The Ultimate Guide To Choosing Right Legal Structure For Startup

All You Need To Know About The Legal Structure For Your Startup

Choosing the right legal structure for your startup is one of the most important decisions to make when starting a business. The type of legal structure you choose will decide your taxes, the amount of paperwork required, the personal liability you face, and ease of raising funds.

Whatever your business is, as an entrepreneur, you need to understand these basics of legal structure. Entrepreneurs often ignore legal matters of the business unintentionally as they are occupied in growth and other related activities. This culminates in common legal mistakes and affects the success or failure of the company in the long run.

Hence, it must be valuable to be aware of the legal matters of your business from the start.

Types of Business Entity
1. Sole Proprietorship
2. General Partnership
3. Limited Liability Partnership
4. Private Limited Entity

Before you choose a legal structure for your venture, you should consider some necessary points:

a) Tax liability of your company – you should choose a structure that minimizes tax as per your venture’s needs.

b) Your personal liability – how much of your personal assets are subjected to risk.

c) The ease of raising funds – If you are planning to raise funds for your venture, choose a preferred structure by investors.

d) The level of record-keeping obligations – the amount of paperwork required depends on the structure you select. It would be best if you opted for a legal structure according to your ability to handle it.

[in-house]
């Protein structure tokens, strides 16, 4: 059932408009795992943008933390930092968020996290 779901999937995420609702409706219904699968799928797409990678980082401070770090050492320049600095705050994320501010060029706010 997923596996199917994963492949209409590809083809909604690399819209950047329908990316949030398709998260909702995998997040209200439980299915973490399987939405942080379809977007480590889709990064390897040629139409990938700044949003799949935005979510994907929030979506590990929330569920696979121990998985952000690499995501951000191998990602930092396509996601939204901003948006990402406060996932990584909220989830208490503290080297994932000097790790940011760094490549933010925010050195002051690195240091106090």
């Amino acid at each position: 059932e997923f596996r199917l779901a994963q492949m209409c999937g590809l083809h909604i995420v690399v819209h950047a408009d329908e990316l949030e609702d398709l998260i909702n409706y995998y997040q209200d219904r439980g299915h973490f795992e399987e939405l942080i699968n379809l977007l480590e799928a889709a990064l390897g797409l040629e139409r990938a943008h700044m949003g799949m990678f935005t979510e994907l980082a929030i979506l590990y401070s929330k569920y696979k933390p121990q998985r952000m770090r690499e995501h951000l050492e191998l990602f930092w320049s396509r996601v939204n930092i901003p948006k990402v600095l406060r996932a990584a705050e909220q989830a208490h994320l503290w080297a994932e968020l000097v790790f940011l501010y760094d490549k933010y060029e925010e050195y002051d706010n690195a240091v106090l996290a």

e) The cost required to create the entity – since certain entity forms need more capital to register, choose the entity considering your business goals.

f) Future Business goals – if your future goal is to scale up or diversify, choose a form that offers more advantages than others.

Now, let’s view the four common entities with their respective features.

Related Article: Three legal fundamentals to establish your startup

Sole Proprietorship

It is preferred by the owners who run stationery shops, small bakery shops, small-scale businesses, etc. This structure is for moderate level risk businesses that require low financial resources. You are all in all of your business under this entity.

Let’s recognize the pros and cons of this form:

● Sole ownership of the business, you are all in all of your business under this entity.

● Only you have the power of deciding on behalf of the entity.

● Least level of compliance and record-keeping.

● Unlimited liability- Suppose you started a business by taking a loan from a  bank. After some time you failed the business, in that case, your personal assets will be used by authorities for paying up the loan.

● Not preferred by investors- Investors don’t prefer this structure as it lacks credibility.

● No provision to add partners- you cannot make others partner in this entity.

As the name suggests, a sole proprietorship is where you are the sole guy taking all the decisions and running the business. So, it is clear from the features and drawbacks that it is only for moderate to small scale business that requires only one person running the business informally.

General Partnership

A general partnership is an entity that is run by two or more than two individuals. This entity is generally preferred by professionals who work in the same service, such as law firms, marketing agencies, etc. The benefits and disadvantages of choosing this entity are:

● The low cost required for the formation.

● Definite profit-sharing – Profits sharing for partners is decided by the ratio of their capital contribution or any other terms that the partners may mutually agree.

● Partnership deed- It is an agreement between the partners made to specify the terms and conditions of partnership among partners. It outlines the various terms like salary, drawing & admission of new partners, profit/loss sharing, etc.